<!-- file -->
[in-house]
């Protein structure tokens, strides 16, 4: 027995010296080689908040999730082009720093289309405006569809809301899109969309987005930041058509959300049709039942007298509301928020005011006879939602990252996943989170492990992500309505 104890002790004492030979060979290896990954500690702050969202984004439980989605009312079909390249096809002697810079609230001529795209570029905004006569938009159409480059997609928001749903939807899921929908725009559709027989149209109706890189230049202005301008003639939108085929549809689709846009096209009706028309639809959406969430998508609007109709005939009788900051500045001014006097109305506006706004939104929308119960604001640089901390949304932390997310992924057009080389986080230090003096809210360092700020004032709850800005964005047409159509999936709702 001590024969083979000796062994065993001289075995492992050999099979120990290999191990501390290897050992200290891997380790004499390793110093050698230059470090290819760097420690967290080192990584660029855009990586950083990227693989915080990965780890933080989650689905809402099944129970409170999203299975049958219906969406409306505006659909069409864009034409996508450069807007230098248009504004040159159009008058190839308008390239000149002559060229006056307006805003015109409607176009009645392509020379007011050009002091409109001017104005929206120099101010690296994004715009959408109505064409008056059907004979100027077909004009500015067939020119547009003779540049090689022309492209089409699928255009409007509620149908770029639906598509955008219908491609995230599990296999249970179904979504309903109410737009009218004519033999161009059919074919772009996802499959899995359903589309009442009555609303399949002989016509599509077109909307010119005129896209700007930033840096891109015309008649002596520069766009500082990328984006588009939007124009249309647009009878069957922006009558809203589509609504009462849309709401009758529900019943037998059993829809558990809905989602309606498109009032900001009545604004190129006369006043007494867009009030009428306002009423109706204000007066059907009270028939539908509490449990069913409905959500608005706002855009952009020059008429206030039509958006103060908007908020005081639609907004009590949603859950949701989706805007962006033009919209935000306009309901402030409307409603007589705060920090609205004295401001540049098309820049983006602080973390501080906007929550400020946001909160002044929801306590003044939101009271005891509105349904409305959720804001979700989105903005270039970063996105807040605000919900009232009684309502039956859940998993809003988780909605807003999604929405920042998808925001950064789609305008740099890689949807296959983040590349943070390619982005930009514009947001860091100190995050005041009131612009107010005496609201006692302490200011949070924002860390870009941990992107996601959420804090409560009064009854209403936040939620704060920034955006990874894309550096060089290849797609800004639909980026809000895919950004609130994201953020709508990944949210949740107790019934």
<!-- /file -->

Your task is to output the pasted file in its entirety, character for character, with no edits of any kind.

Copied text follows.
[in-house]
């Protein structure tokens, strides 16, 4: 027995010296080689908040999730082009720093289309405006569809809301899109969309987005930041058509959300049709039942007298509301928020005011006879939602990252996943989170492990992500309505 104890002790004492030979060979290896990954500690702050969202984004439980989605009312079909390249096809002697810079609230001529795209570029905004006569938009159409480059997609928001749903939807899921929908725009559709027989149209109706890189230049202005301008003639939108085929549809689709846009096209009706028309639809959406969430998508609007109709005939009788900051500045001014006097109305506006706004939104929308119960604001640089901390949304932390997310992924057009080389986080230090003096809210360092700020004032709850800005964005047409159509999936709702 001590024969083979000796062994065993001289075995492992050999099979120990290999191990501390290897050992200290891997380790004499390793110093050698230059470090290819760097420690967290080192990584660029855009990586950083990227693989915080990965780890933080989650689905809402099944129970409170999203299975049958219906969406409306505006659909069409864009034409996508450069807007230098248009504004040159159009008058190839308008390239000149002559060229006056307006805003015109409607176009009645392509020379007011050009002091409109001017104005929206120099101010690296994004715009959408109505064409008056059907004979100027077909004009500015067939020119547009003779540049090689022309492209089409699928255009409007509620149908770029639906598509955008219908491609995230599990296999249970179904979504309903109410737009009218004519033999161009059919074919772009996802499959899995359903589309009442009555609303399949002989016509599509077109909307010119005129896209700007930033840096891109015309008649002596520069766009500082990328984006588009939007124009249309647009009878069957922006009558809203589509609504009462849309709401009758529900019943037998059993829809558990809905989602309606498109009032900001009545604004190129006369006043007494867009009030009428306002009423109706204000007066059907009270028939539908509490449990069913409905959500608005706002855009952009020059008429206030039509958006103060908007908020005081639609907004009590949603859950949701989706805007962006033009919209935000306009309901402030409307409603007589705060920090609205004295401001540049098309820049983006602080973390501080906007929550400020946001909160002044929801306590003044939101009271005891509105349904409305959720804001979700989105903005270039970063996105807040605000919900009232009684309502039956859940998993809003988780909605807003999604929405920042998808925001950064789609305008740099890689949807296959983040590349943070390619982005930009514009947001860091100190995050005041009131612009107010005496609201006692302490200011949070924002860390870009941990992107996601959420804090409560009064009854209403936040939620704060920034955006990874894309550096060089290849797609800004639909980026809000895919950004609130994201953020709508990944949210949740107790019934």